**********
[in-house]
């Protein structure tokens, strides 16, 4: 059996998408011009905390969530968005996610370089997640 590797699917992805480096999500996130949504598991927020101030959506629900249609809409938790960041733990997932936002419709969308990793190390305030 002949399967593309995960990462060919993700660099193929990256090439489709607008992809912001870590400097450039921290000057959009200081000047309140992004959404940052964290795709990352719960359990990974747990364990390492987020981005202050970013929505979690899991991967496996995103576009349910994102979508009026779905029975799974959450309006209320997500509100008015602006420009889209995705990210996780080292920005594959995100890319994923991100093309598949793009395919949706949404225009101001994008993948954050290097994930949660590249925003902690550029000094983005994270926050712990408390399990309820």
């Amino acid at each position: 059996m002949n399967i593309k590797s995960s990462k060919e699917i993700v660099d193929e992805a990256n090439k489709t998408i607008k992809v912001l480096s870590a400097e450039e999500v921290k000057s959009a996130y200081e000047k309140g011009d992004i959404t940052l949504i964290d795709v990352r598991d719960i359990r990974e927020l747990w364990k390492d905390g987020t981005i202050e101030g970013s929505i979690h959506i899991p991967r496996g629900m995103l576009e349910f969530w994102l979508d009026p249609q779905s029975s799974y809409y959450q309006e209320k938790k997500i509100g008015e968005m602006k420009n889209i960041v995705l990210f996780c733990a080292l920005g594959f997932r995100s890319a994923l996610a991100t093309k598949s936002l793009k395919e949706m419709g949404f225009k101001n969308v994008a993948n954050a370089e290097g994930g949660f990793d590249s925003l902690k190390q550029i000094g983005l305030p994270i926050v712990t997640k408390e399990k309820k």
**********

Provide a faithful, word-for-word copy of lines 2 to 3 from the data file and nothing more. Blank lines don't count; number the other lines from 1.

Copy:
């Protein structure tokens, strides 16, 4: 059996998408011009905390969530968005996610370089997640 590797699917992805480096999500996130949504598991927020101030959506629900249609809409938790960041733990997932936002419709969308990793190390305030 002949399967593309995960990462060919993700660099193929990256090439489709607008992809912001870590400097450039921290000057959009200081000047309140992004959404940052964290795709990352719960359990990974747990364990390492987020981005202050970013929505979690899991991967496996995103576009349910994102979508009026779905029975799974959450309006209320997500509100008015602006420009889209995705990210996780080292920005594959995100890319994923991100093309598949793009395919949706949404225009101001994008993948954050290097994930949660590249925003902690550029000094983005994270926050712990408390399990309820």
């Amino acid at each position: 059996m002949n399967i593309k590797s995960s990462k060919e699917i993700v660099d193929e992805a990256n090439k489709t998408i607008k992809v912001l480096s870590a400097e450039e999500v921290k000057s959009a996130y200081e000047k309140g011009d992004i959404t940052l949504i964290d795709v990352r598991d719960i359990r990974e927020l747990w364990k390492d905390g987020t981005i202050e101030g970013s929505i979690h959506i899991p991967r496996g629900m995103l576009e349910f969530w994102l979508d009026p249609q779905s029975s799974y809409y959450q309006e209320k938790k997500i509100g008015e968005m602006k420009n889209i960041v995705l990210f996780c733990a080292l920005g594959f997932r995100s890319a994923l996610a991100t093309k598949s936002l793009k395919e949706m419709g949404f225009k101001n969308v994008a993948n954050a370089e290097g994930g949660f990793d590249s925003l902690k190390q550029i000094g983005l305030p994270i926050v712990t997640k408390e399990k309820k």